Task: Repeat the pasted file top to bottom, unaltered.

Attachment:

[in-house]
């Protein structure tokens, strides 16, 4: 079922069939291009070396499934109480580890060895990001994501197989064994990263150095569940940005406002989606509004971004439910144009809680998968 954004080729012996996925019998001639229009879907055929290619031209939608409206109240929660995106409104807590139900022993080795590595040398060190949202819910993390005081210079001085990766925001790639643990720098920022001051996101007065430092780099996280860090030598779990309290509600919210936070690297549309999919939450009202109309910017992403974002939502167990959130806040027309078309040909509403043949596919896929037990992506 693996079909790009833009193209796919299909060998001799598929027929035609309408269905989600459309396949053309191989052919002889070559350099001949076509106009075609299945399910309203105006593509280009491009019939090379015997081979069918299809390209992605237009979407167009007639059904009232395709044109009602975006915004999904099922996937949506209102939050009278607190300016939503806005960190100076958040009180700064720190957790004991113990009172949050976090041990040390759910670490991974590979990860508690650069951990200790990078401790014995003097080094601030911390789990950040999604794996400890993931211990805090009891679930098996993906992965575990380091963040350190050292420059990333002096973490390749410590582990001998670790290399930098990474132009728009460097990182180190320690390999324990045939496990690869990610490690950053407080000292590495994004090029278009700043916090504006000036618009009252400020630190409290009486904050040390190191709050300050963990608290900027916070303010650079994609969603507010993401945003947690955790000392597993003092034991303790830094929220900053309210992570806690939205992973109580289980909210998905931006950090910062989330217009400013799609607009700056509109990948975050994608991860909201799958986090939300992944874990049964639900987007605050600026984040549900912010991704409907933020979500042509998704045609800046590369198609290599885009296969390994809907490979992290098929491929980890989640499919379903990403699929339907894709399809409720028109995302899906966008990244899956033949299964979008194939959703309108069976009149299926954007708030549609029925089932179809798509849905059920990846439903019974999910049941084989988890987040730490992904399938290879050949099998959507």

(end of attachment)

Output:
[in-house]
């Protein structure tokens, strides 16, 4: 079922069939291009070396499934109480580890060895990001994501197989064994990263150095569940940005406002989606509004971004439910144009809680998968 954004080729012996996925019998001639229009879907055929290619031209939608409206109240929660995106409104807590139900022993080795590595040398060190949202819910993390005081210079001085990766925001790639643990720098920022001051996101007065430092780099996280860090030598779990309290509600919210936070690297549309999919939450009202109309910017992403974002939502167990959130806040027309078309040909509403043949596919896929037990992506 693996079909790009833009193209796919299909060998001799598929027929035609309408269905989600459309396949053309191989052919002889070559350099001949076509106009075609299945399910309203105006593509280009491009019939090379015997081979069918299809390209992605237009979407167009007639059904009232395709044109009602975006915004999904099922996937949506209102939050009278607190300016939503806005960190100076958040009180700064720190957790004991113990009172949050976090041990040390759910670490991974590979990860508690650069951990200790990078401790014995003097080094601030911390789990950040999604794996400890993931211990805090009891679930098996993906992965575990380091963040350190050292420059990333002096973490390749410590582990001998670790290399930098990474132009728009460097990182180190320690390999324990045939496990690869990610490690950053407080000292590495994004090029278009700043916090504006000036618009009252400020630190409290009486904050040390190191709050300050963990608290900027916070303010650079994609969603507010993401945003947690955790000392597993003092034991303790830094929220900053309210992570806690939205992973109580289980909210998905931006950090910062989330217009400013799609607009700056509109990948975050994608991860909201799958986090939300992944874990049964639900987007605050600026984040549900912010991704409907933020979500042509998704045609800046590369198609290599885009296969390994809907490979992290098929491929980890989640499919379903990403699929339907894709399809409720028109995302899906966008990244899956033949299964979008194939959703309108069976009149299926954007708030549609029925089932179809798509849905059920990846439903019974999910049941084989988890987040730490992904399938290879050949099998959507």